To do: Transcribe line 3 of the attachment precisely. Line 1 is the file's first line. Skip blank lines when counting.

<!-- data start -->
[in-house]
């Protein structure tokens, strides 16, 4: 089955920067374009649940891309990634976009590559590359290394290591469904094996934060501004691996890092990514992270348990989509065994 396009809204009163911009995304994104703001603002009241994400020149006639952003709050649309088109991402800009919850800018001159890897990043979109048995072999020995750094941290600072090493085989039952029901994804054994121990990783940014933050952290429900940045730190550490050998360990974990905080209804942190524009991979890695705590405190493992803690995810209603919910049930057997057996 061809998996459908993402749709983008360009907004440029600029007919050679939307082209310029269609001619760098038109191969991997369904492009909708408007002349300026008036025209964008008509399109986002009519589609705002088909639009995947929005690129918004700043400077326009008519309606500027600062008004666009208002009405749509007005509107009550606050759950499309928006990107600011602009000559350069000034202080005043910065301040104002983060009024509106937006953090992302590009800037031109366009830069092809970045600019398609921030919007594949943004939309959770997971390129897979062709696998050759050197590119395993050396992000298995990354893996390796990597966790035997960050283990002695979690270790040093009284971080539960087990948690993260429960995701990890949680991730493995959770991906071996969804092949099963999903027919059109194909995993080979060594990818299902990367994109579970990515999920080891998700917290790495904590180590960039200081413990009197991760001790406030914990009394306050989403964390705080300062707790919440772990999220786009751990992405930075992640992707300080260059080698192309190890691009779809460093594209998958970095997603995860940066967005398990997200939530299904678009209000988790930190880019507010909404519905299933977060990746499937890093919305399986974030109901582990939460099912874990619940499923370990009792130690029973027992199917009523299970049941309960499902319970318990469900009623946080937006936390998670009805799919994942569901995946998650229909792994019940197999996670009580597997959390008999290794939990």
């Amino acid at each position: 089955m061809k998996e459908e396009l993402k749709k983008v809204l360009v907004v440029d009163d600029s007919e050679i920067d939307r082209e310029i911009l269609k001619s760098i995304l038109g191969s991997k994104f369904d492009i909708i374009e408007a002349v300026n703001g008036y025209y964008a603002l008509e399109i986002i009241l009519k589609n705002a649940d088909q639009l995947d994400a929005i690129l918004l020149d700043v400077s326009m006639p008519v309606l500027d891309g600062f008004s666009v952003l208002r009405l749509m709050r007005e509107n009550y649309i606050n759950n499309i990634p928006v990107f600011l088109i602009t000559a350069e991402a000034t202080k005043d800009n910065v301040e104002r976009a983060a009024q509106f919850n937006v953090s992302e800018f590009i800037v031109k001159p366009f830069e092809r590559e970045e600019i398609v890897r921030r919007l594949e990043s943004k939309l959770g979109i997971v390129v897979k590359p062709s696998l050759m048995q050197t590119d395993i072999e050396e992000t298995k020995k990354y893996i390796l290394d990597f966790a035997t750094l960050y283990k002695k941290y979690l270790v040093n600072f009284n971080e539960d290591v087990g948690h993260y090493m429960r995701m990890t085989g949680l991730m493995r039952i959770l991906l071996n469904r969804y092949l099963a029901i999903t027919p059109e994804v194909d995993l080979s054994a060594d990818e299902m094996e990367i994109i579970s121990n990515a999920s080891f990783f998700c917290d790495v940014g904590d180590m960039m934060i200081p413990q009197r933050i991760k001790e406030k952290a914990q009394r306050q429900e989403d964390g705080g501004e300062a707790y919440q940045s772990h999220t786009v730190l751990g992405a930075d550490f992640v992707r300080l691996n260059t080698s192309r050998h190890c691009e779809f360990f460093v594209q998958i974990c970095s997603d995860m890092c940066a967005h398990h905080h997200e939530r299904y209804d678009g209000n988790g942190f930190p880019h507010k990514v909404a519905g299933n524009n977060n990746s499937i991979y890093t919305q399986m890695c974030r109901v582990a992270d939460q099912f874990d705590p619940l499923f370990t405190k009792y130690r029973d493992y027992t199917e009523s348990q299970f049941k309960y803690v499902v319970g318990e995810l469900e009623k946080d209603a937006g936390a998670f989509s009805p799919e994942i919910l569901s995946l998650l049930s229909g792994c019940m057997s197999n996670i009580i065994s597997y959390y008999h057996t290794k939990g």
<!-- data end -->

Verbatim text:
């Amino acid at each position: 089955m061809k998996e459908e396009l993402k749709k983008v809204l360009v907004v440029d009163d600029s007919e050679i920067d939307r082209e310029i911009l269609k001619s760098i995304l038109g191969s991997k994104f369904d492009i909708i374009e408007a002349v300026n703001g008036y025209y964008a603002l008509e399109i986002i009241l009519k589609n705002a649940d088909q639009l995947d994400a929005i690129l918004l020149d700043v400077s326009m006639p008519v309606l500027d891309g600062f008004s666009v952003l208002r009405l749509m709050r007005e509107n009550y649309i606050n759950n499309i990634p928006v990107f600011l088109i602009t000559a350069e991402a000034t202080k005043d800009n910065v301040e104002r976009a983060a009024q509106f919850n937006v953090s992302e800018f590009i800037v031109k001159p366009f830069e092809r590559e970045e600019i398609v890897r921030r919007l594949e990043s943004k939309l959770g979109i997971v390129v897979k590359p062709s696998l050759m048995q050197t590119d395993i072999e050396e992000t298995k020995k990354y893996i390796l290394d990597f966790a035997t750094l960050y283990k002695k941290y979690l270790v040093n600072f009284n971080e539960d290591v087990g948690h993260y090493m429960r995701m990890t085989g949680l991730m493995r039952i959770l991906l071996n469904r969804y092949l099963a029901i999903t027919p059109e994804v194909d995993l080979s054994a060594d990818e299902m094996e990367i994109i579970s121990n990515a999920s080891f990783f998700c917290d790495v940014g904590d180590m960039m934060i200081p413990q009197r933050i991760k001790e406030k952290a914990q009394r306050q429900e989403d964390g705080g501004e300062a707790y919440q940045s772990h999220t786009v730190l751990g992405a930075d550490f992640v992707r300080l691996n260059t080698s192309r050998h190890c691009e779809f360990f460093v594209q998958i974990c970095s997603d995860m890092c940066a967005h398990h905080h997200e939530r299904y209804d678009g209000n988790g942190f930190p880019h507010k990514v909404a519905g299933n524009n977060n990746s499937i991979y890093t919305q399986m890695c974030r109901v582990a992270d939460q099912f874990d705590p619940l499923f370990t405190k009792y130690r029973d493992y027992t199917e009523s348990q299970f049941k309960y803690v499902v319970g318990e995810l469900e009623k946080d209603a937006g936390a998670f989509s009805p799919e994942i919910l569901s995946l998650l049930s229909g792994c019940m057997s197999n996670i009580i065994s597997y959390y008999h057996t290794k939990g």